Create Eth App is a command-line interface tool for creating Ethereum-powered frontend apps with one command.

This post delves into the rationale that went into building this tool and shows you the many ways in which you can leverage Create Eth App in your Ethereum hacks.

TLDR; look up these instructions.


The Rationale

Primero, writing secure smart contracts is hard. Painstakingly hard. It's a multi-faceted process that needs to be carried out by a team of top-notch engineers and eventually scrutinised by a convoy of security researchers.

Not to say that smart contracts aren't awesome; they are and they are the very heart of Ethereum. This is to say that with power comes responsibility, and newcomers to Ethereum may want to first learn how to ride a bike than drive an SUV.

Segundo, it may be the case that Ethereum needs more frontend development than smart contract engineering.

Kames Cg makes a point in Ethereum's Growth Problem that some protocols have reached escape velocity and there is little collective benefit in copy-catting them.

But an army of frontend developers working on various web interfaces for accessing a lending protocol like Aave? That would be a boon.

The world is a big place. Some people read right-to-left, some don't use Latin characters, some are subject to very different regulations to the ones prevalent in the West. We need different web interfaces for these use cases.

If you're a frontend engineer with knowledge of either React or Vue.js and you're looking to build your first "Hello World" web app that connects to the Ethereum blockchain, you're the perfect user for Create Eth App.


The How

Running the following command:

yarn create eth-app my-eth-app

Will set you up with the default template:

my-eth-app
├── README.md
├── node_modules
├── package.json
├── .gitignore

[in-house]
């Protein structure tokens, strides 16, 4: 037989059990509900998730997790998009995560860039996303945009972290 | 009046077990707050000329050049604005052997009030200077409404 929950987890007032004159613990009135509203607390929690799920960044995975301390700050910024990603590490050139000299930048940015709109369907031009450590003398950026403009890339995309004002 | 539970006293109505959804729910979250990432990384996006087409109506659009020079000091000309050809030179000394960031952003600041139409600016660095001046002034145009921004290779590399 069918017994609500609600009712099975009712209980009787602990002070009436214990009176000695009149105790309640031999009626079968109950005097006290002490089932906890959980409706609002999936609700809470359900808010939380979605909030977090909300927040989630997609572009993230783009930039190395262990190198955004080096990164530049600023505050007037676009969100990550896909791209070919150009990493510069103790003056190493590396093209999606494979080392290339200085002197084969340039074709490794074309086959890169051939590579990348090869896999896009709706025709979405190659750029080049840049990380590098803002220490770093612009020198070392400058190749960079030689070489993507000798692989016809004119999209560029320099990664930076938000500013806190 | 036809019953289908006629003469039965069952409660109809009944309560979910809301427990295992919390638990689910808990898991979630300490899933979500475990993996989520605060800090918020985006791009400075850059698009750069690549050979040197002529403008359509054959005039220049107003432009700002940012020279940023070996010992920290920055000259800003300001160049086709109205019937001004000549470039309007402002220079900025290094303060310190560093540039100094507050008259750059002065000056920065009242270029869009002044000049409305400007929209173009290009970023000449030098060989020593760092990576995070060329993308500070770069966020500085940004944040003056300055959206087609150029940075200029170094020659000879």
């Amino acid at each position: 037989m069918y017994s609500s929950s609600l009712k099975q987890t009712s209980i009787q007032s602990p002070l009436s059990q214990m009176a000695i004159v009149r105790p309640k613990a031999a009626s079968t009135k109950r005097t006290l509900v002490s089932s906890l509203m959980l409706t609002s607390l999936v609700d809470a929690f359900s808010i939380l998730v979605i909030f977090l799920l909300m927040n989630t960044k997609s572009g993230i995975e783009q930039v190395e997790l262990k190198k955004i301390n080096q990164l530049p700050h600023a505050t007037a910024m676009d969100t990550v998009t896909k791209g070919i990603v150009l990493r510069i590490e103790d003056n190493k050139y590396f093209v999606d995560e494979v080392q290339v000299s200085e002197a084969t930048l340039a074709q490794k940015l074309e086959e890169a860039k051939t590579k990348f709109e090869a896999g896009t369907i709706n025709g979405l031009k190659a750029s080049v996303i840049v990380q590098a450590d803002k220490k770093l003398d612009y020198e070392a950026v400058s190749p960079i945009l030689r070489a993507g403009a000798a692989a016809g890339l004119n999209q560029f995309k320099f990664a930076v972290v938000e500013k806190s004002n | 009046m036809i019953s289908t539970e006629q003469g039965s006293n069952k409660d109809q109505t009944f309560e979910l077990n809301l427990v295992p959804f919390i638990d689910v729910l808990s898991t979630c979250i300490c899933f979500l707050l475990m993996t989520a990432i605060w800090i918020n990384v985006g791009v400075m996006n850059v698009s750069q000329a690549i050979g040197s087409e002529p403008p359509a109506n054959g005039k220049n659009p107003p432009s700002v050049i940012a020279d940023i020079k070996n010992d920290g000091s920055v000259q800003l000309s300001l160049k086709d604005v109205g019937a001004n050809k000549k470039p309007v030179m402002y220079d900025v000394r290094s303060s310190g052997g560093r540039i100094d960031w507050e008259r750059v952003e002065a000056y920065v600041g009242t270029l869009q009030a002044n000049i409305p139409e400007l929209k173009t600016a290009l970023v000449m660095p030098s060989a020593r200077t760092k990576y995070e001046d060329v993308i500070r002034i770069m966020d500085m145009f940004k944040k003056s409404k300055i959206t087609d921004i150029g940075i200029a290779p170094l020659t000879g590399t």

└── packages
    ├── contracts
    ├── react-app
    └── subgraph
Default Template

If the folder hierarchy reminds you of yarn workspaces, that's good, because that's exactly what is used under the hood.

Yarn workspaces is an elegant way of structuring a codebase as a monorepo. Every package can use other local packages, avoiding the need for paths with many "../" in the import declarations.

A brief description of each of the three packages:

Contracts

We store the smart contract ABIs and addresses in a dedicated package, in order to adhere to the principle of separation of concerns.

If you don't know what an ABI is, please refer to this thread on StackExchange. The short story is that this is the middleware interface between you, the contract caller, and the bytecode deployed on the Ethereum blockchain.

Importantly, we need both the ABI and the address of a contract so we can interact with its functions.

React App

A fork of the boilerplate project generated by Create React App. Refer to their official documentation for more details.

Subgraph

Pulling data from an Ethereum protocol is very slow when not using a subgraph, that is, a GraphQL server that indexes the events emitted on the blockchain.

This is why we provide you with a basic subgraph that indexes the transfers of an ERC20 contract.


The Templates

The default boilerplate is merely the tip of the iceberg — Create Eth App also comes with a host of DeFi templates to choose from: